Queen Minaj

Which New Tracks Deserve to be in your “Best of Nicki Minaj” Playlist


PlayStation Europe


Marcus Roberts, Head Writer

Undoubtedly, Nicki Minaj is one of the greatest artists ever. This time, she cements her legacy through her new album, Queen. The nineteen-song tracklist includes from Labrinth, Eminem, Lil Wayne, Ariana Grande, The Weeknd, Swae Lee, Future, and Foxy Brown. I enjoyed this album, but only because I’m a big Nicki Minaj fan. 

The first song of the album is called “Ganja Burn.” In this track, Nicki begins to take verbal shots at artists that attempt to copy her. She sings, “You can’t wear a Nicki wig and then be Nicki, that’s like a fat n***a thinkin he can be [Biggie Smalls].” Near the beginning of the track, Minaj says “bury the body.” This phrase stirred up controversy and may people think this was the starting point of the feud between her and Cardi B. Listening to it, the phrase also sounds like “bury the Bardi” (Bardi being one of Cardi B’s nicknames). 

She also directly attacks “little rappers” on her third song, “Barbie Dreams.” After its release, Minaj quickly downplayed her lyrics on Twitter: “I only mentioned people in #BarbieDreams that I f** wit. This isn’t a diss. Yikes. This is culture, this is BIGGIE!!!!! New York!!!! This is FUN. Light hearted fun FUN.”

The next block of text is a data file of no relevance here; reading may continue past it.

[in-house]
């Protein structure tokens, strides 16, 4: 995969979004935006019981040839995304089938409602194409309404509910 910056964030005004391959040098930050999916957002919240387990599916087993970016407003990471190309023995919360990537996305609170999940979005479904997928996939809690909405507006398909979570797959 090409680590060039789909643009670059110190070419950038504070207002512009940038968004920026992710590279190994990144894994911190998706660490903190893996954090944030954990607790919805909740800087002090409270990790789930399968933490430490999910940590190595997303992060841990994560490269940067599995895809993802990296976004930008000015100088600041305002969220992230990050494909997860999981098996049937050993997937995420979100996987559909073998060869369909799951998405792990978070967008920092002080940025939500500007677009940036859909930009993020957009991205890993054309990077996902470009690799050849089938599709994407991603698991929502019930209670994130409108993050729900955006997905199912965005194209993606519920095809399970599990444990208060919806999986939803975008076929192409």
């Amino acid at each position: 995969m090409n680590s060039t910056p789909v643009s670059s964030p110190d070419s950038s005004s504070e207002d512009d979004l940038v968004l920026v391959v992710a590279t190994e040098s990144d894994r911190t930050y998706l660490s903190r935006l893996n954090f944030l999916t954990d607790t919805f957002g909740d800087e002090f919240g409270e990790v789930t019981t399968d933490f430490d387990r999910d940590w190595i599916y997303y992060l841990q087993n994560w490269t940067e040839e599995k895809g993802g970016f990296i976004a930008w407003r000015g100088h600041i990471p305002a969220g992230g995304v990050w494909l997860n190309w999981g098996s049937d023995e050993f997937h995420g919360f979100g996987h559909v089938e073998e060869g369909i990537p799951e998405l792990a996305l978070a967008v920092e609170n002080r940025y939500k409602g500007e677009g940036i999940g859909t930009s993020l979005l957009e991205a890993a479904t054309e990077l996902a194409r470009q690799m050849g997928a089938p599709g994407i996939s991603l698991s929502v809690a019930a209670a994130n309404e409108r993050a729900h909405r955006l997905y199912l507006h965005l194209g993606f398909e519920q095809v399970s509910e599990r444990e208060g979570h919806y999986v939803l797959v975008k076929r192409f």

The fast-paced intense rapping that Nicki Minaj is known for is really slowed down for the first time in this album. Ariana Grande, Swae Lee, and The Weeknd all featured in the songs where Nicki wasn’t in full control of the pace: a side of Minaj that we don’t often see.  

Lil Wayne collaborated with Minaj in two songs, “Rich Sex” and the final song of the deluxe album, “Good Form.” Mentioning sex and abstinence was also a common juxtaposition in this album, especially in these songs.  

She could’ve done better, but I liked it. The way she boasts herself in the form of a queen is perfect for her style and a great title for the album.  It’s good to see her with her own album; her last one, The Pinkprint, was released more than four years ago. This one wasn’t completely special, considering her creative lyrics in recent years. Songs like “Where Them Girls At” and “Big Bank” remind us of the potential of Minaj, but we don’t really get to see that side of her in this album. I like to see her collaborating with other famous artists in the future because her songs are less interesting when she is the only lyricist in the song.

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